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The Cycle of Empires

By       Message Philip Greene     Permalink
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Since the time of Ur, 6,500 years ago, all civilizations have followed the same life-cycle. They are born of a gathering together of people with one or more common interests. For a time, there is struggle and, usually, a violent tumult while the strongest of those interested parties battle for dominance within the society.

Once it has been decided who shall lead, and once that leadership is relatively secure from usurpation, there will be a period of growth in which most or many of the citizens of that civilization will have some degree of prosperity, however that word is defined within the civilization.

But as time goes on, it becomes harder for an individual at a lower station in the civilization to elevate themselves to a higher level. This produces a higher level of unsocial and anti-social activities such as we would see in a criminal underworld.

As discontent and disillusionment grow amongst the lower ranks, there will be different reform movements that will give a bit here and there, enough to keep the rabble quiet, but no more than absolutely necessary. This also makes sure that those in power stay in power. Regardless of a party or person who supposedly leads the country, no government stays in power without powerful outsiders allowing it, and the longer they remain in power, the more powerful they get. Power becomes concentrated in the hands of a very few at the top which hold the greater weight of resources.

And, then, as happened with Mesopotamia, with Greece, with Macedonia, Egypt, Rome, and Britain, the civilization could simply no longer support the structure upon which is was built. Whether by violence, decay or evolution, the empire crumbles and collapses.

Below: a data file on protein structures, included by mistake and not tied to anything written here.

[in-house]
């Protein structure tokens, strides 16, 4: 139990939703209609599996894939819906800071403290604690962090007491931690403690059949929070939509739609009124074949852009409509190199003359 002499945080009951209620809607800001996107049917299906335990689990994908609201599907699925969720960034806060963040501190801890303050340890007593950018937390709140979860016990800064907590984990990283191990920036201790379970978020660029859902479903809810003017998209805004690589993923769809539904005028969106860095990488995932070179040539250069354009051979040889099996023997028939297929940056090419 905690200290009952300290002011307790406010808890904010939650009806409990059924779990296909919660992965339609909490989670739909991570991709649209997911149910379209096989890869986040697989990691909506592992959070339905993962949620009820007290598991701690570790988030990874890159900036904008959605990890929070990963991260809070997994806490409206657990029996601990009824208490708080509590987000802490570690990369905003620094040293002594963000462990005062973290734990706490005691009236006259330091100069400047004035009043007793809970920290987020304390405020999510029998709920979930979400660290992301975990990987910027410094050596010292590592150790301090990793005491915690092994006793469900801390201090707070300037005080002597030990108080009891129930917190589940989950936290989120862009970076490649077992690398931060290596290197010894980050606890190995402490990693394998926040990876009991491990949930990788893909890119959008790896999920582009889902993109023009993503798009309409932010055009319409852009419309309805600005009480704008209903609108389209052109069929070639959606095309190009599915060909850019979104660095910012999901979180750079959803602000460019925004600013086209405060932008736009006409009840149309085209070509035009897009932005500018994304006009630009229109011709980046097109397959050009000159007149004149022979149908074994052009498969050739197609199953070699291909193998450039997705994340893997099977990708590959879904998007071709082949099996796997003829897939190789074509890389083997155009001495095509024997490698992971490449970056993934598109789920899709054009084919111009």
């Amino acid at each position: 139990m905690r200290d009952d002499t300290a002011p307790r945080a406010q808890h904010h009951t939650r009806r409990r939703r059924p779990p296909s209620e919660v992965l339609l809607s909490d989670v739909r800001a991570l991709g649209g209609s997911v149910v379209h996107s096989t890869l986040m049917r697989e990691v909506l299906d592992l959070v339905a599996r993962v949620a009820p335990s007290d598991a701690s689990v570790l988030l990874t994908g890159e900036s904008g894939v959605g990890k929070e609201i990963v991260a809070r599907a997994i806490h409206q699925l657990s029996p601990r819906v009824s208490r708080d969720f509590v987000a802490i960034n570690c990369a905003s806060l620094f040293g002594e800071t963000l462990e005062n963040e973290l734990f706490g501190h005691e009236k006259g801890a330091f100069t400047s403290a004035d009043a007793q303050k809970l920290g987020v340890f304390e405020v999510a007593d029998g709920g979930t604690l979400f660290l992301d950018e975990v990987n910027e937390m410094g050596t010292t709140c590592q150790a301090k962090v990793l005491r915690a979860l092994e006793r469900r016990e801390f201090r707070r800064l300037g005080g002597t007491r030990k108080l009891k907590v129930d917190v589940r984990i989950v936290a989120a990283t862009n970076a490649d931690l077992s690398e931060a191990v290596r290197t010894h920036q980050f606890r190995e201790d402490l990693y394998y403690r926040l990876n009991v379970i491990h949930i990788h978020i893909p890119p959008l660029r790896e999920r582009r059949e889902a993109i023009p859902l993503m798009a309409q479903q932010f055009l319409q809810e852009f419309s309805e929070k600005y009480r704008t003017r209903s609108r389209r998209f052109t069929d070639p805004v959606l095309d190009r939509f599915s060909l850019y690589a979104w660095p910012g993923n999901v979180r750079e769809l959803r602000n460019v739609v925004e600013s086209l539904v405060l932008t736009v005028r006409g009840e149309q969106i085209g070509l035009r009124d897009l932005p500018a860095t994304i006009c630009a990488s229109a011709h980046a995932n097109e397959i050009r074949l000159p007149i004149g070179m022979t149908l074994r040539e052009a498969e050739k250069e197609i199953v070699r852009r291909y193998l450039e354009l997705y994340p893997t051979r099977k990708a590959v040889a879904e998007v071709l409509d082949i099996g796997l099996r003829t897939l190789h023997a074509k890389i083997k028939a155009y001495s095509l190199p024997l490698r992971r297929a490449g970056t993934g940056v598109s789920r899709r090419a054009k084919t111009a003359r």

In our modern times, Britain was able to manage its collapse, breaking its fall and remaining a viable and productive nation, if drastically reduced in wealth and world influence. This was a tactic which other, previous empires had not taken and it led to huge voids of power and many years of internal and external warfare.

But I am not convinced that the empire in which we live today is an entirely American empire. Since World War II and the aftermath programs such as the Marshall Plan and others, the empire, though founded on American industrial might, has become increasingly a Westernized Capitalist Empire created by and for those control what we now call multinational corporations and international banking interests. The current recession starkly depicts the interdependence of the economic network that has been around for the past 60 years and has recently come to be called Globalization.

Although not all Western countries have the extreme concentration of wealth at the very pinnacle of society, they are all top heavy and all are becoming more so. Even the great liberal nations of Scandinavia are beginning to show signs of wobbling.

I do not believe that we shall, as some more left-wing authors insist, see the end of Capitalism with this latest crisis, but I do believe that it is the masticization of the cancer of the Capitalist tumor that has been growing unchecked for the past 60 years, and, if truth be known, probably much longer than that.

I often point out that Adam Smith was not a poor man. He was a landed, wealthy son of a Scottish attorney and aristocrat and, as most of his kind, he believed he had a right to remain so. The wealth of nations of which he wrote was not the wealth of the peasant or serf; it was the wealth of the proprietor those who had the God-given right to possess.

But we have seen it before - the rising and falling of empires - and we shall see it again.

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For 12 years, as a professional journalist, I covered education, environmental legislation, criminal courts, and politics. Throughout my career, I described myself as from the "Dragnet School of journalism -- Just the facts, ma'am, just the (more...)
 

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